Unlike commercial operating systems Windows or Mac OS, Linux does not have a particular geographical location and essentially is decentralized in nature. What it means is that Linus is the result of thousands of projects. Open source allows reducing the development costs of closed-source systems for Linux. It has become a leader in the server market with a market share of over 30% (since the UNIX share is over 60%), and is holding a third place in the personal computer market with a share of 1% to 5%.
The key problem of both Unix and more adapted Linux lies in the limited target audience. UNIX missed a chance to make it truly big when in the 80-90s this OS was significantly better than Windows, but it could not support a lot of peripheral hardware, plus the price was pretty high. On top of that, configuration of a Unix-based computer would seem like a rocket science to a regular user. So, it is likely that Basic that Bill Gates started with was simply easier for an average person.
As far as the brainchild of Apple and Windows competitor goes, Mac OS scored second place on the list of operating systems. According to StatCounter, the share of Mac OS is 15.83%, with the most popular being MacOS Mojave.
But why Windows again? Let's start with the hardware updates that Steve Jobs was not supportive of at the very founding stage. He wished to create a completely closed-source system. Period. Unlike Apple OS, Windows allows changing video cards, rebuilding the components entirely, and adding RAM. This doesn’t work with Apple: you just have to get a new device once your previous gadget gets outdated.
Compatibility with various devices is also not as great as in Windows. A big gaming community prefers Windows from support standpoint. Perhaps, Apple has a technological breakthrough in store for the users and is only waiting for the right time to unveil it. However, as of today, Windows (and Microsoft) remains a true market giant, leaving the competitors no chance to beat it.
That being said, there is an even more popular OS niche that Microsoft forgot or “missed” to capture. It is the smartphone and tablet market where Android remains to be one of the major pillars, just like Windows in the PC market. But only time will tell whether the companies will try to peek into each other's pockets that generate profit...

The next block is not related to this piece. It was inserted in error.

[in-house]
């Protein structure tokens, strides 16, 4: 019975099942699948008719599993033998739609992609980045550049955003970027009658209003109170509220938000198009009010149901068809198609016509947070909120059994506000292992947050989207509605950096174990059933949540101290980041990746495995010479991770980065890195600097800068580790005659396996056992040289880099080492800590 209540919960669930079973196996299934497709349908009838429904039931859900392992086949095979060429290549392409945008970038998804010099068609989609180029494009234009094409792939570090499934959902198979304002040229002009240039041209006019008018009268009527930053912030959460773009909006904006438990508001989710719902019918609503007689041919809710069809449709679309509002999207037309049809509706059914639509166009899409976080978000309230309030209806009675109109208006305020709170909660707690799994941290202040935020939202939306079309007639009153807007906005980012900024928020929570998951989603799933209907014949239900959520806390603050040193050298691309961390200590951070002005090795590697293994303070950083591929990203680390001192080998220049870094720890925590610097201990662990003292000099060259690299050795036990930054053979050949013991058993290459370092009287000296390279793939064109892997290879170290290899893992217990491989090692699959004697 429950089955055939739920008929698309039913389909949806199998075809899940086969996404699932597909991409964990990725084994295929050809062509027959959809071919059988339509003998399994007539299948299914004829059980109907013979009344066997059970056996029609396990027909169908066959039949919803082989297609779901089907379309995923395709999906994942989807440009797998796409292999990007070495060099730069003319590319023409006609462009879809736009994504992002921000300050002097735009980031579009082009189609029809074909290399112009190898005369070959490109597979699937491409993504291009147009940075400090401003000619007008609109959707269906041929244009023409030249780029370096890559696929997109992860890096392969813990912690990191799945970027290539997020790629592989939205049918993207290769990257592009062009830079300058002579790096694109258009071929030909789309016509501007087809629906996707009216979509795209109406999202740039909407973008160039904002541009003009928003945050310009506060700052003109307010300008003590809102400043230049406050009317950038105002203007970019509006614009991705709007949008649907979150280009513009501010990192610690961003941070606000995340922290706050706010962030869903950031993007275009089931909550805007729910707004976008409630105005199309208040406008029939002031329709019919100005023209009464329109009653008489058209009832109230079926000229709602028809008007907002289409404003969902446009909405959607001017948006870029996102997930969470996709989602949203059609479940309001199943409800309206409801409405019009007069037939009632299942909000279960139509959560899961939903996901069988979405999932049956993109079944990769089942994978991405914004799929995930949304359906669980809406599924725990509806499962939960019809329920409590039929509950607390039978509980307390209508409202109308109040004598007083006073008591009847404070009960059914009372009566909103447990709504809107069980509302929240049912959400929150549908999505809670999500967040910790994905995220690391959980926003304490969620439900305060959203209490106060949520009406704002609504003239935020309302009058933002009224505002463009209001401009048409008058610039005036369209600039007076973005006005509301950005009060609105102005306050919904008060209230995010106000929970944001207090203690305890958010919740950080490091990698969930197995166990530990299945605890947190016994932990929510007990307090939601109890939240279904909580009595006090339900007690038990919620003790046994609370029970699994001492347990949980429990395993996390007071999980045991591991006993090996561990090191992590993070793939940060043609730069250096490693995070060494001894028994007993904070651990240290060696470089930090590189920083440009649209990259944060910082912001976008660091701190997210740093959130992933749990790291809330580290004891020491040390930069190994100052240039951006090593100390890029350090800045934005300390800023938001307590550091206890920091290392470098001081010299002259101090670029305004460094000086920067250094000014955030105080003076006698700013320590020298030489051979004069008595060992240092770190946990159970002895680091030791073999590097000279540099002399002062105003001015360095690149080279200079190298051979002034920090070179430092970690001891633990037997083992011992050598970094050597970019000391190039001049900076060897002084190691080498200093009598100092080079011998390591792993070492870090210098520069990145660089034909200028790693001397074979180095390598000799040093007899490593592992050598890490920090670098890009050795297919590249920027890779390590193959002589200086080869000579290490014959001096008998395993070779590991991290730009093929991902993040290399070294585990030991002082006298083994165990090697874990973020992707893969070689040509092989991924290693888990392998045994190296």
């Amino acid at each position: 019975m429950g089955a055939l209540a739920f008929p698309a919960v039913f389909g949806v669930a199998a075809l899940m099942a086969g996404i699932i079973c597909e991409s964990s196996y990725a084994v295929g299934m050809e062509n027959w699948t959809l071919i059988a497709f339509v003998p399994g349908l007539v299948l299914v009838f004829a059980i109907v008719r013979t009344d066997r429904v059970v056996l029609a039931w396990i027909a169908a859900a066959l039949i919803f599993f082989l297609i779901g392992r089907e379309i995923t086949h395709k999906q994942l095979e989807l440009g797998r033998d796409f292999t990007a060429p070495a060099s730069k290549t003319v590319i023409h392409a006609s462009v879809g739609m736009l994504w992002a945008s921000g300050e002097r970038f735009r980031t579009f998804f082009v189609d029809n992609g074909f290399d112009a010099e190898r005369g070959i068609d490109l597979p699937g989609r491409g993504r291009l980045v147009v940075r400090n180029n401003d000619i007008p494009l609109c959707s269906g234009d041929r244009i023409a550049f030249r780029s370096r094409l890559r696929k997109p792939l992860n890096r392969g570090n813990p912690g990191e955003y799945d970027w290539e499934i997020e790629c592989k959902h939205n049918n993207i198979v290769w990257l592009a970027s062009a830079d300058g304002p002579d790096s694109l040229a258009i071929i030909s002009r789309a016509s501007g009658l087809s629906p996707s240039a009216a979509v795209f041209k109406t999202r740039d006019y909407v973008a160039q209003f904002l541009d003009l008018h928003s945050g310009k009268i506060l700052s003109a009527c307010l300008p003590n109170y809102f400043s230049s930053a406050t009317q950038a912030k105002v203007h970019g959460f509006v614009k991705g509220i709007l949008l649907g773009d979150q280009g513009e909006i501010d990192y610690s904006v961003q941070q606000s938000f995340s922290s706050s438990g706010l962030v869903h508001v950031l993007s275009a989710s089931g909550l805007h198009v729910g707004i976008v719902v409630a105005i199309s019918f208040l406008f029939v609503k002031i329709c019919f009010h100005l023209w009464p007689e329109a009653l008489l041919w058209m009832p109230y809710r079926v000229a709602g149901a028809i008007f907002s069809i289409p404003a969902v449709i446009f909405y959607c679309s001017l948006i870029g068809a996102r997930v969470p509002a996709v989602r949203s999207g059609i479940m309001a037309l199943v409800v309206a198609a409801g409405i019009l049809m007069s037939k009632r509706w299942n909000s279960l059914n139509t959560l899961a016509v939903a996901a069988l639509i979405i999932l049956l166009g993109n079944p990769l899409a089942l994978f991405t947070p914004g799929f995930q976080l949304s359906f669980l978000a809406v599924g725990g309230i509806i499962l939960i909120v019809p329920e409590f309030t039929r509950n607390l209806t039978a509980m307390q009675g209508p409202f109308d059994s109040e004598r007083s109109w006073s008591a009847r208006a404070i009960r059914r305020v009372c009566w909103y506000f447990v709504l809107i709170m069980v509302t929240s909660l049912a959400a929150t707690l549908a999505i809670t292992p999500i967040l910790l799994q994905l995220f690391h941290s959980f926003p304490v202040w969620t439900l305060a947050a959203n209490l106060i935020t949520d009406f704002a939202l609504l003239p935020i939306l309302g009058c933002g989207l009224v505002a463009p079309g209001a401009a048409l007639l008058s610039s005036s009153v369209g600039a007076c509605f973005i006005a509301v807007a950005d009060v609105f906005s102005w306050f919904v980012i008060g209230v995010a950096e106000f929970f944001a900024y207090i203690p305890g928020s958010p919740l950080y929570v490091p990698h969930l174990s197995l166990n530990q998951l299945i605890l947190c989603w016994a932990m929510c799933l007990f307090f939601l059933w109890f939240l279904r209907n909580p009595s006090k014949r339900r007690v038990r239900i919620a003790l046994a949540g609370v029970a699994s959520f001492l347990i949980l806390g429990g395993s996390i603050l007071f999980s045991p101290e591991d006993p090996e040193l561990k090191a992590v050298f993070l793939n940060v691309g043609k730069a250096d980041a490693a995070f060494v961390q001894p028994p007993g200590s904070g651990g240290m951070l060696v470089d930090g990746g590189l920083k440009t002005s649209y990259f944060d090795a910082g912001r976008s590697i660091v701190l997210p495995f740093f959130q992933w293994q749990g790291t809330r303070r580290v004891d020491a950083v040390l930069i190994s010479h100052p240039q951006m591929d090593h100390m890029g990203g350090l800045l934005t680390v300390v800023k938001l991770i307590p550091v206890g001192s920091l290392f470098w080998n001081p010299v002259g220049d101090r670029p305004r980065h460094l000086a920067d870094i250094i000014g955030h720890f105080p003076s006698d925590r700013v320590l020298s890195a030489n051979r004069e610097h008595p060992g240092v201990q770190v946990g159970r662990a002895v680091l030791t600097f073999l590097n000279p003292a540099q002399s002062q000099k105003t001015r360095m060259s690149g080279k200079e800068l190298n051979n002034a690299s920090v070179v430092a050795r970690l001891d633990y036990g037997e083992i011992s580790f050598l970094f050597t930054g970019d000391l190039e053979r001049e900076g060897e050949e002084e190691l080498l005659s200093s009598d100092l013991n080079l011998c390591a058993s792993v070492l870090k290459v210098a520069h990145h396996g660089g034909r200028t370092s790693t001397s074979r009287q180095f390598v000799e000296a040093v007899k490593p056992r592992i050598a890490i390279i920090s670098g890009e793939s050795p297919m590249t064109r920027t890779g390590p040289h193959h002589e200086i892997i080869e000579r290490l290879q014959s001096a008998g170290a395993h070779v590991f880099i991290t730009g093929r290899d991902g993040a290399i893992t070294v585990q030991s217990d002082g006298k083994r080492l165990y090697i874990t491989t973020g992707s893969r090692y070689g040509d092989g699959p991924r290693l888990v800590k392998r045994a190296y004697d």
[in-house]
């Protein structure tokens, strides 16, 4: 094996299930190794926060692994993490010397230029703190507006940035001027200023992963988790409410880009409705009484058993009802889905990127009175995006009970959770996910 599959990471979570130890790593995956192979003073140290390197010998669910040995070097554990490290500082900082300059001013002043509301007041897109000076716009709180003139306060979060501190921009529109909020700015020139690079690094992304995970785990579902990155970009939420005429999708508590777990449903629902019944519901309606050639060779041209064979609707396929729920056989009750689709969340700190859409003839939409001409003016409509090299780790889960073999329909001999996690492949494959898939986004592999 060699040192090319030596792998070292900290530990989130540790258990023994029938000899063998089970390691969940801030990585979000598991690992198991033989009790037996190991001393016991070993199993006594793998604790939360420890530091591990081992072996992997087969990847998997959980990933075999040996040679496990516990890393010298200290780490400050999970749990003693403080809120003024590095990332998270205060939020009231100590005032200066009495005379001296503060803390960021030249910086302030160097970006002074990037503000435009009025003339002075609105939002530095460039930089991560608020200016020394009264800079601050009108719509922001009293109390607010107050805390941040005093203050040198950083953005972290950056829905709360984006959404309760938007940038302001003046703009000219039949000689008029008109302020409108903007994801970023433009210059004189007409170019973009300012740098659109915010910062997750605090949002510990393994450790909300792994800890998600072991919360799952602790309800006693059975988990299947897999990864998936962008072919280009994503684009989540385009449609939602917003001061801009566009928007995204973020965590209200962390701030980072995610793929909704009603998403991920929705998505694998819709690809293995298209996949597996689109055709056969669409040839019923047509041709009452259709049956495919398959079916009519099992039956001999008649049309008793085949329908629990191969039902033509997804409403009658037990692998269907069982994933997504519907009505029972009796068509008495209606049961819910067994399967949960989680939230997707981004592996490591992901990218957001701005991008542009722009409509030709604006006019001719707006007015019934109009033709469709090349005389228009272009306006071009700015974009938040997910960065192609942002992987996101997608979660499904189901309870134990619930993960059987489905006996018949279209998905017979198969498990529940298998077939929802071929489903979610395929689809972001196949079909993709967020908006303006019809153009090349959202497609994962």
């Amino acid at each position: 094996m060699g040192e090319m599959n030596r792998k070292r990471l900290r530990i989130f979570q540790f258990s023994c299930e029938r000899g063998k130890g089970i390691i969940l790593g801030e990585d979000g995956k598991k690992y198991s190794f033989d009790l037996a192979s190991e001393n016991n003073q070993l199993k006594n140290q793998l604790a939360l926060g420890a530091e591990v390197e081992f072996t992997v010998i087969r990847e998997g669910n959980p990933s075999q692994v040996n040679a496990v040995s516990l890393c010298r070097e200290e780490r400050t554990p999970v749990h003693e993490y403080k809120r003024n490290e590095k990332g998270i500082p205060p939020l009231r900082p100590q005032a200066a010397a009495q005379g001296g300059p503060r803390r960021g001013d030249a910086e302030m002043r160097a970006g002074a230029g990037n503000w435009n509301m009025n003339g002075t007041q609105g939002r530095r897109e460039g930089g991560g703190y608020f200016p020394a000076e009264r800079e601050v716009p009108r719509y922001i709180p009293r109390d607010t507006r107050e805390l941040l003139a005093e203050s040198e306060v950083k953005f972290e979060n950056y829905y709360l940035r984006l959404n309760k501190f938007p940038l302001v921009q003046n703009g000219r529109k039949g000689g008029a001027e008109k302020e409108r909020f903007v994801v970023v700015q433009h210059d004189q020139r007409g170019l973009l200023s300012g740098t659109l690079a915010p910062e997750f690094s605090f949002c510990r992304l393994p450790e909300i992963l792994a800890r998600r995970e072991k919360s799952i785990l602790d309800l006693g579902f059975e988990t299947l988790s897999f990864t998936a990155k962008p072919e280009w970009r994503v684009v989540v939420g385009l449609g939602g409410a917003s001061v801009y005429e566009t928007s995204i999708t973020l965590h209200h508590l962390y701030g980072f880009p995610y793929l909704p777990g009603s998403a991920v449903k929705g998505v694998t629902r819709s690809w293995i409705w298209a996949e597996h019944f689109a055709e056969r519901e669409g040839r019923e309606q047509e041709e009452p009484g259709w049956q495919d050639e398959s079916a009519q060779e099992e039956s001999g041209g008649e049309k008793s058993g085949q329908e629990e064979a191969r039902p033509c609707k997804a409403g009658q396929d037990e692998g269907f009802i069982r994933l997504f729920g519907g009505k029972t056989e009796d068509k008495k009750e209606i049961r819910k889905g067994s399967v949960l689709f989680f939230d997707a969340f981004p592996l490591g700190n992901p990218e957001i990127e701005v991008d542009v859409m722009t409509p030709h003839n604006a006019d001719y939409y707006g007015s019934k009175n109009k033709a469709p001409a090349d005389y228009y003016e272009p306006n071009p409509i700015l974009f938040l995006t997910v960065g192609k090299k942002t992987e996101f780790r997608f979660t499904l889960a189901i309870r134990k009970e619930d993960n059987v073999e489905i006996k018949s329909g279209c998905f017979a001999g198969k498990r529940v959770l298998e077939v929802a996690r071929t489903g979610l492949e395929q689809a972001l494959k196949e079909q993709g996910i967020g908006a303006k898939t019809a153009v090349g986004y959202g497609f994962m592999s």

With 4.47%, MSFT holds the largest share in the S&P 500. Unlike Alphabet Inc, it pays dividends of 1.30%, which is lower than the general market dividends amounting to 1.75%.
Profitability indicators are also startling, with the return on total assets being above 15%. From 2015 to 2019, revenue has increased from $92 billion to $125 billion, i.e. an average of +8% per year. Net profit tripled from $12 billion to $39 billion over the same time period.
Given the company's market position, the market players are obviously optimistic about it.
However, we are yet to find out how overrated MSFT is. Will the expectations meet reality and when will this happen? Let's take a look at the latest quarterly reports.
The latest reports are pretty stable and exceed the expectations of the analysts. A slight slowdown up to a $1.32 profit per share is expected with the release of the next report. That said, the company generally maintains the price level of $1.30 per quarter i.e. the annual expectation benchmark being $5.2 per share.
Let’s assume that the company will continue to maintain this growth rate and will achieve $1.5 per quarter over the course of a year (I do not think it is going to be more than that given the dynamics). Therefore, it will be $6 in a year. In other words, we get about $5-6 in a year for the next year or two.
As a matter of fact, $5 a year is the result of 2018. At the current price of $157 P/E with an EPS being $6, it is about 26, which is higher than the median 15 i.e. the overbought is not huge, but already considerable. In order to justify current prices, MSFT needs to achieve annual profit of $10 per share and over $2.6 for the quarter, which is far from reality.
Basically, the company has to double the profit. The sales market is generally firmly established, the shares are mostly determined and are in favor of MSFT. So, I believe the company won’t be able to create similar dynamics in the next year or three like it did in the beginning. In terms of the fair price, it is around $75–90 according to the current reports. However, it still makes sense to take a look at the technical picture.
From a technical standpoint, there is a huge gap till 75–90, and in order to get there, there has to be a considerable market correction, and not even by 10-15%. Negative forecasts in the reports could be the second option. Due to this, the market players would no longer hope that current results could double or triple.
As far as the realities go, the correction up to 131 seems quite possible, but still uncomfortable from the fundamental standpoint. To achieve this, the EPS figure should be about $2 per share. Meanwhile, a retest of the round price at 100 could be a real chance. By the way, this is where the price has already been in 2018. In this regard, it is enough for the EPS to reach $1.66, which is quite realistic).
In other words, an attempt to buy at this point can’t be treated as a cost calculation and would be more of a speculative idea. Locally, the instrument exited the 131–142 range. The ship has long sailed with no chance of catching up with it. Even from a speculative standpoint, it makes sense to just slow down. This is what the market that has been pushed up high using all kinds of ways is like right now.
Author: Viktor Makeeu